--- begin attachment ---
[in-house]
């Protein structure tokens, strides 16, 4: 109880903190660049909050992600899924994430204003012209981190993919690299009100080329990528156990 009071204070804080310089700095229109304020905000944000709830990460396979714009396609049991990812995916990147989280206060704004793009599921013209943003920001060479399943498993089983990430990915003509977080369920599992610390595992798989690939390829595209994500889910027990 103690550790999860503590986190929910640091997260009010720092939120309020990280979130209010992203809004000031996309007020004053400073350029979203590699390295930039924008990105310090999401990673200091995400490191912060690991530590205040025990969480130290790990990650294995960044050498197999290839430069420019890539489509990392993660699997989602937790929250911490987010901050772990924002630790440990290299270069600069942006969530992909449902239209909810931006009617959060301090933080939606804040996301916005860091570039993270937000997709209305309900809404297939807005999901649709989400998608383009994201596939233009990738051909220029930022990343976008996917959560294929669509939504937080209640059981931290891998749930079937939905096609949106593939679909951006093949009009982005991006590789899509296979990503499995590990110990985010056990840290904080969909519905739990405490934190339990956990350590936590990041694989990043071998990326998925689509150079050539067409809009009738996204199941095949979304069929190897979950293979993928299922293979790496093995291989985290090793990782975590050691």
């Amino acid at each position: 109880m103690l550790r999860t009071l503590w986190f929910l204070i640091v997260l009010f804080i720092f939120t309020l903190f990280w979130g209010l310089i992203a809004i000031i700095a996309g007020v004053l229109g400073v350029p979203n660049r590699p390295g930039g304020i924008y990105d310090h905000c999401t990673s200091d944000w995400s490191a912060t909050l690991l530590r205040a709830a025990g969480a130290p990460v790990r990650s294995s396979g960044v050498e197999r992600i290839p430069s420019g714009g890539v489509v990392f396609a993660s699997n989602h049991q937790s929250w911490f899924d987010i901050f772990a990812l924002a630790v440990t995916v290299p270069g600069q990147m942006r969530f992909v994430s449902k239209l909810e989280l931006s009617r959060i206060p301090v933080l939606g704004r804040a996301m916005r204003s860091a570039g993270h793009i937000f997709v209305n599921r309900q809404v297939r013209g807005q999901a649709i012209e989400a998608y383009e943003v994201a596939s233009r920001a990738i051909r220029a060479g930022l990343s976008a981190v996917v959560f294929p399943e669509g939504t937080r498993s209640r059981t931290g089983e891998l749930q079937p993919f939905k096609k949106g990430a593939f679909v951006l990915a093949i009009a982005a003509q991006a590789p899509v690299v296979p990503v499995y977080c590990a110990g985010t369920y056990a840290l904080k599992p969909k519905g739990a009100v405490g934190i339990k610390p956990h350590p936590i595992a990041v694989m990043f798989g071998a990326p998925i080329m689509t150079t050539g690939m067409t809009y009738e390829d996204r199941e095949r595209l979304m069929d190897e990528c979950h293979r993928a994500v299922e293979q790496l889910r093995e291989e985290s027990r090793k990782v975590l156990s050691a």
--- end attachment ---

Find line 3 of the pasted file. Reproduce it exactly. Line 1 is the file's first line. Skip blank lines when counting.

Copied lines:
């Amino acid at each position: 109880m103690l550790r999860t009071l503590w986190f929910l204070i640091v997260l009010f804080i720092f939120t309020l903190f990280w979130g209010l310089i992203a809004i000031i700095a996309g007020v004053l229109g400073v350029p979203n660049r590699p390295g930039g304020i924008y990105d310090h905000c999401t990673s200091d944000w995400s490191a912060t909050l690991l530590r205040a709830a025990g969480a130290p990460v790990r990650s294995s396979g960044v050498e197999r992600i290839p430069s420019g714009g890539v489509v990392f396609a993660s699997n989602h049991q937790s929250w911490f899924d987010i901050f772990a990812l924002a630790v440990t995916v290299p270069g600069q990147m942006r969530f992909v994430s449902k239209l909810e989280l931006s009617r959060i206060p301090v933080l939606g704004r804040a996301m916005r204003s860091a570039g993270h793009i937000f997709v209305n599921r309900q809404v297939r013209g807005q999901a649709i012209e989400a998608y383009e943003v994201a596939s233009r920001a990738i051909r220029a060479g930022l990343s976008a981190v996917v959560f294929p399943e669509g939504t937080r498993s209640r059981t931290g089983e891998l749930q079937p993919f939905k096609k949106g990430a593939f679909v951006l990915a093949i009009a982005a003509q991006a590789p899509v690299v296979p990503v499995y977080c590990a110990g985010t369920y056990a840290l904080k599992p969909k519905g739990a009100v405490g934190i339990k610390p956990h350590p936590i595992a990041v694989m990043f798989g071998a990326p998925i080329m689509t150079t050539g690939m067409t809009y009738e390829d996204r199941e095949r595209l979304m069929d190897e990528c979950h293979r993928a994500v299922e293979q790496l889910r093995e291989e985290s027990r090793k990782v975590l156990s050691a």